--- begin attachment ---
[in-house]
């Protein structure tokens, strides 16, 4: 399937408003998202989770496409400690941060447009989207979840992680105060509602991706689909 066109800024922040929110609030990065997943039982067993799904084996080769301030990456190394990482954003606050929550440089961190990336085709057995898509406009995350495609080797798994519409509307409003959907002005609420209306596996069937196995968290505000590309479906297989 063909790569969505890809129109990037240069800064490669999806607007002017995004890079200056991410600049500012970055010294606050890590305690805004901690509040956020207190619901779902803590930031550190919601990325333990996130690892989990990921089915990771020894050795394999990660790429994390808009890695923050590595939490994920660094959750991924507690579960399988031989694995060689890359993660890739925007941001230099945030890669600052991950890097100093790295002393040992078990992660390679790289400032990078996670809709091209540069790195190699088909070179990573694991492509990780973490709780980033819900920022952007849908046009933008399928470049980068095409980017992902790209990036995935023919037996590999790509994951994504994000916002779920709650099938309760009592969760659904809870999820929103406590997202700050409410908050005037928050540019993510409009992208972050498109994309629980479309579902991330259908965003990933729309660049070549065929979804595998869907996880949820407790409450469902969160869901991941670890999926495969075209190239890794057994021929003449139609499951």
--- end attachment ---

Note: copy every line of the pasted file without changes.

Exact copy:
[in-house]
């Protein structure tokens, strides 16, 4: 399937408003998202989770496409400690941060447009989207979840992680105060509602991706689909 066109800024922040929110609030990065997943039982067993799904084996080769301030990456190394990482954003606050929550440089961190990336085709057995898509406009995350495609080797798994519409509307409003959907002005609420209306596996069937196995968290505000590309479906297989 063909790569969505890809129109990037240069800064490669999806607007002017995004890079200056991410600049500012970055010294606050890590305690805004901690509040956020207190619901779902803590930031550190919601990325333990996130690892989990990921089915990771020894050795394999990660790429994390808009890695923050590595939490994920660094959750991924507690579960399988031989694995060689890359993660890739925007941001230099945030890669600052991950890097100093790295002393040992078990992660390679790289400032990078996670809709091209540069790195190699088909070179990573694991492509990780973490709780980033819900920022952007849908046009933008399928470049980068095409980017992902790209990036995935023919037996590999790509994951994504994000916002779920709650099938309760009592969760659904809870999820929103406590997202700050409410908050005037928050540019993510409009992208972050498109994309629980479309579902991330259908965003990933729309660049070549065929979804595998869907996880949820407790409450469902969160869901991941670890999926495969075209190239890794057994021929003449139609499951």